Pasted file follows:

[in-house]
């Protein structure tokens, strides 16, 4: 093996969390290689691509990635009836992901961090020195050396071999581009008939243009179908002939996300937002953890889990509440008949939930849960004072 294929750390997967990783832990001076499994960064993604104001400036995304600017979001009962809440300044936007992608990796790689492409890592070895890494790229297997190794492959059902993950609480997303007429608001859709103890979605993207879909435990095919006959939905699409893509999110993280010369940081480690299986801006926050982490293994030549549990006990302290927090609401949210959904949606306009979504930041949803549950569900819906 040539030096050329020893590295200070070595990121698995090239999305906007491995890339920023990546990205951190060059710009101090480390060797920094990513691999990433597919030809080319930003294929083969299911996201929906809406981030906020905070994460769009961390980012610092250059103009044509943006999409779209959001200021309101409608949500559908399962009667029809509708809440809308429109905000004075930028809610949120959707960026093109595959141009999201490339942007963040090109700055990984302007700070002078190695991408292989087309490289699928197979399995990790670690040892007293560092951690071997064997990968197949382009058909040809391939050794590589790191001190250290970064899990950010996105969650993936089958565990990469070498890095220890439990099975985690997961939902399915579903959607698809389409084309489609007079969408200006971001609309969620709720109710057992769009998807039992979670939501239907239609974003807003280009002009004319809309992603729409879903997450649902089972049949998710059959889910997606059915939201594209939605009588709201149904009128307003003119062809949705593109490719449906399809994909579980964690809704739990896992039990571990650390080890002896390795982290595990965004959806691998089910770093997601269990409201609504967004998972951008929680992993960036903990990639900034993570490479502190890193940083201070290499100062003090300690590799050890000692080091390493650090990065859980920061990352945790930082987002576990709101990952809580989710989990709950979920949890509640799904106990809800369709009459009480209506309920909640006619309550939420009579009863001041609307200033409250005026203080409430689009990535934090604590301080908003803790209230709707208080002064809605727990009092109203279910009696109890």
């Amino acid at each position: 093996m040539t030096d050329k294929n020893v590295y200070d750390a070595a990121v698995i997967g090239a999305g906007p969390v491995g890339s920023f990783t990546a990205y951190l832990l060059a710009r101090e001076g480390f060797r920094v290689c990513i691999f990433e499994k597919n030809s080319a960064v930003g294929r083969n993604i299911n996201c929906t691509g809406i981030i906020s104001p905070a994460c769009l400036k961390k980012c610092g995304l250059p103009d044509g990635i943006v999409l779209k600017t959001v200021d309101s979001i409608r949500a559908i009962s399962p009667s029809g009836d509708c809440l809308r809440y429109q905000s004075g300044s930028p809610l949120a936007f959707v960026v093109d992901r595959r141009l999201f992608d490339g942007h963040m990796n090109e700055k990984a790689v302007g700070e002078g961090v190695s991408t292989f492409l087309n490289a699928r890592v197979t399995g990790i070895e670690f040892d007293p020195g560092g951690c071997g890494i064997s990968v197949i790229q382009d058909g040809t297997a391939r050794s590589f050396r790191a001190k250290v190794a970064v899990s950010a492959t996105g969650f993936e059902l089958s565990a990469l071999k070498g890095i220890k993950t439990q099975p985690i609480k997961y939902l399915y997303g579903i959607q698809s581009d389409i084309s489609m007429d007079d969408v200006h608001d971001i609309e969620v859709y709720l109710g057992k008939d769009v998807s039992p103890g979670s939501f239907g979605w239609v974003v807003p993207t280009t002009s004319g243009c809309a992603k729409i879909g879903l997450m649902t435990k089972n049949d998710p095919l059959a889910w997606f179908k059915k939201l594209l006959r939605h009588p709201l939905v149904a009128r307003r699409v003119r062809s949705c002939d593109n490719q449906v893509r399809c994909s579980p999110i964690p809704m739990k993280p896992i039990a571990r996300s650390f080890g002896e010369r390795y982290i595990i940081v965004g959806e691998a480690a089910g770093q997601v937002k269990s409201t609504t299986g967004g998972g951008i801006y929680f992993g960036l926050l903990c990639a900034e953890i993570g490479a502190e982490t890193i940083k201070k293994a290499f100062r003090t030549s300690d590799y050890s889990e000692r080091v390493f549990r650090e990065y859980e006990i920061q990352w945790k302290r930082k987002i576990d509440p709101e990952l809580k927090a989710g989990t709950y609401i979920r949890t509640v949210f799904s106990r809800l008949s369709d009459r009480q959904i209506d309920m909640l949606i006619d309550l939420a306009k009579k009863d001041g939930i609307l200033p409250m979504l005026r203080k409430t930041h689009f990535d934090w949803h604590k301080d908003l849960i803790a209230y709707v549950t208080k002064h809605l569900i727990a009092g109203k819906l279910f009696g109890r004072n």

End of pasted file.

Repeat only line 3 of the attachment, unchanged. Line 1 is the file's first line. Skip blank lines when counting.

């Amino acid at each position: 093996m040539t030096d050329k294929n020893v590295y200070d750390a070595a990121v698995i997967g090239a999305g906007p969390v491995g890339s920023f990783t990546a990205y951190l832990l060059a710009r101090e001076g480390f060797r920094v290689c990513i691999f990433e499994k597919n030809s080319a960064v930003g294929r083969n993604i299911n996201c929906t691509g809406i981030i906020s104001p905070a994460c769009l400036k961390k980012c610092g995304l250059p103009d044509g990635i943006v999409l779209k600017t959001v200021d309101s979001i409608r949500a559908i009962s399962p009667s029809g009836d509708c809440l809308r809440y429109q905000s004075g300044s930028p809610l949120a936007f959707v960026v093109d992901r595959r141009l999201f992608d490339g942007h963040m990796n090109e700055k990984a790689v302007g700070e002078g961090v190695s991408t292989f492409l087309n490289a699928r890592v197979t399995g990790i070895e670690f040892d007293p020195g560092g951690c071997g890494i064997s990968v197949i790229q382009d058909g040809t297997a391939r050794s590589f050396r790191a001190k250290v190794a970064v899990s950010a492959t996105g969650f993936e059902l089958s565990a990469l071999k070498g890095i220890k993950t439990q099975p985690i609480k997961y939902l399915y997303g579903i959607q698809s581009d389409i084309s489609m007429d007079d969408v200006h608001d971001i609309e969620v859709y709720l109710g057992k008939d769009v998807s039992p103890g979670s939501f239907g979605w239609v974003v807003p993207t280009t002009s004319g243009c809309a992603k729409i879909g879903l997450m649902t435990k089972n049949d998710p095919l059959a889910w997606f179908k059915k939201l594209l006959r939605h009588p709201l939905v149904a009128r307003r699409v003119r062809s949705c002939d593109n490719q449906v893509r399809c994909s579980p999110i964690p809704m739990k993280p896992i039990a571990r996300s650390f080890g002896e010369r390795y982290i595990i940081v965004g959806e691998a480690a089910g770093q997601v937002k269990s409201t609504t299986g967004g998972g951008i801006y929680f992993g960036l926050l903990c990639a900034e953890i993570g490479a502190e982490t890193i940083k201070k293994a290499f100062r003090t030549s300690d590799y050890s889990e000692r080091v390493f549990r650090e990065y859980e006990i920061q990352w945790k302290r930082k987002i576990d509440p709101e990952l809580k927090a989710g989990t709950y609401i979920r949890t509640v949210f799904s106990r809800l008949s369709d009459r009480q959904i209506d309920m909640l949606i006619d309550l939420a306009k009579k009863d001041g939930i609307l200033p409250m979504l005026r203080k409430t930041h689009f990535d934090w949803h604590k301080d908003l849960i803790a209230y709707v549950t208080k002064h809605l569900i727990a009092g109203k819906l279910f009696g109890r004072n």